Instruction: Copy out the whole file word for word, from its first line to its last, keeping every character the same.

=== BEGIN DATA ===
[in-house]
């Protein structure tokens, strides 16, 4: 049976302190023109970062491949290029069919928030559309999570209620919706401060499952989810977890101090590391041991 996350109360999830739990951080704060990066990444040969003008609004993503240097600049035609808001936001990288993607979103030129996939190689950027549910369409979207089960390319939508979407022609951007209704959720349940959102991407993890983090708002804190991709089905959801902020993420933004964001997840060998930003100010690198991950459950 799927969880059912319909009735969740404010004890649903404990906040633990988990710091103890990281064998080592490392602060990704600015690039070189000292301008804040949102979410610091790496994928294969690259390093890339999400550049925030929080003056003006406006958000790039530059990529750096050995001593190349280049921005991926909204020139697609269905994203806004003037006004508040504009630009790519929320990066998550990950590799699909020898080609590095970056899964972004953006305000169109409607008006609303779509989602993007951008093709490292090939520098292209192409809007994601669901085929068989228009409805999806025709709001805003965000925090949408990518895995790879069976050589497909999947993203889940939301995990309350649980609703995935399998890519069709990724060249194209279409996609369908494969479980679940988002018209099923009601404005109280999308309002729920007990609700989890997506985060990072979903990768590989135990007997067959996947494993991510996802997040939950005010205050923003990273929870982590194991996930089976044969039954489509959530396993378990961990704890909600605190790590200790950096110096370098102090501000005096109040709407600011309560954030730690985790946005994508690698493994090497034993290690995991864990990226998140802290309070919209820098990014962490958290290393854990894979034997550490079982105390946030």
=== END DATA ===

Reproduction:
[in-house]
């Protein structure tokens, strides 16, 4: 049976302190023109970062491949290029069919928030559309999570209620919706401060499952989810977890101090590391041991 996350109360999830739990951080704060990066990444040969003008609004993503240097600049035609808001936001990288993607979103030129996939190689950027549910369409979207089960390319939508979407022609951007209704959720349940959102991407993890983090708002804190991709089905959801902020993420933004964001997840060998930003100010690198991950459950 799927969880059912319909009735969740404010004890649903404990906040633990988990710091103890990281064998080592490392602060990704600015690039070189000292301008804040949102979410610091790496994928294969690259390093890339999400550049925030929080003056003006406006958000790039530059990529750096050995001593190349280049921005991926909204020139697609269905994203806004003037006004508040504009630009790519929320990066998550990950590799699909020898080609590095970056899964972004953006305000169109409607008006609303779509989602993007951008093709490292090939520098292209192409809007994601669901085929068989228009409805999806025709709001805003965000925090949408990518895995790879069976050589497909999947993203889940939301995990309350649980609703995935399998890519069709990724060249194209279409996609369908494969479980679940988002018209099923009601404005109280999308309002729920007990609700989890997506985060990072979903990768590989135990007997067959996947494993991510996802997040939950005010205050923003990273929870982590194991996930089976044969039954489509959530396993378990961990704890909600605190790590200790950096110096370098102090501000005096109040709407600011309560954030730690985790946005994508690698493994090497034993290690995991864990990226998140802290309070919209820098990014962490958290290393854990894979034997550490079982105390946030």